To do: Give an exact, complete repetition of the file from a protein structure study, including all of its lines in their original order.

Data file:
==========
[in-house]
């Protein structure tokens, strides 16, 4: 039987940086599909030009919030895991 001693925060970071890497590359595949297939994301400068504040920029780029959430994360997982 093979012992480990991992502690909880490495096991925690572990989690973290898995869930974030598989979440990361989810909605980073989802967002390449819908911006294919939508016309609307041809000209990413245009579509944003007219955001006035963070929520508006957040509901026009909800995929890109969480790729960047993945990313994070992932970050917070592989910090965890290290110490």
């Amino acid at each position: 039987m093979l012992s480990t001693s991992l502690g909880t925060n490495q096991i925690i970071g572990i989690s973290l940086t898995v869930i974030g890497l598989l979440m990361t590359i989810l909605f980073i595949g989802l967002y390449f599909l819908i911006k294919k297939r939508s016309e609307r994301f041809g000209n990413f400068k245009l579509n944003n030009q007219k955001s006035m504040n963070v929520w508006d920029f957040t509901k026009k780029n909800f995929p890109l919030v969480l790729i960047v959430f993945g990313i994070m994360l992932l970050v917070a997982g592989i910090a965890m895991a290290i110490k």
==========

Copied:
[in-house]
């Protein structure tokens, strides 16, 4: 039987940086599909030009919030895991 001693925060970071890497590359595949297939994301400068504040920029780029959430994360997982 093979012992480990991992502690909880490495096991925690572990989690973290898995869930974030598989979440990361989810909605980073989802967002390449819908911006294919939508016309609307041809000209990413245009579509944003007219955001006035963070929520508006957040509901026009909800995929890109969480790729960047993945990313994070992932970050917070592989910090965890290290110490």
């Amino acid at each position: 039987m093979l012992s480990t001693s991992l502690g909880t925060n490495q096991i925690i970071g572990i989690s973290l940086t898995v869930i974030g890497l598989l979440m990361t590359i989810l909605f980073i595949g989802l967002y390449f599909l819908i911006k294919k297939r939508s016309e609307r994301f041809g000209n990413f400068k245009l579509n944003n030009q007219k955001s006035m504040n963070v929520w508006d920029f957040t509901k026009k780029n909800f995929p890109l919030v969480l790729i960047v959430f993945g990313i994070m994360l992932l970050v917070a997982g592989i910090a965890m895991a290290i110490k």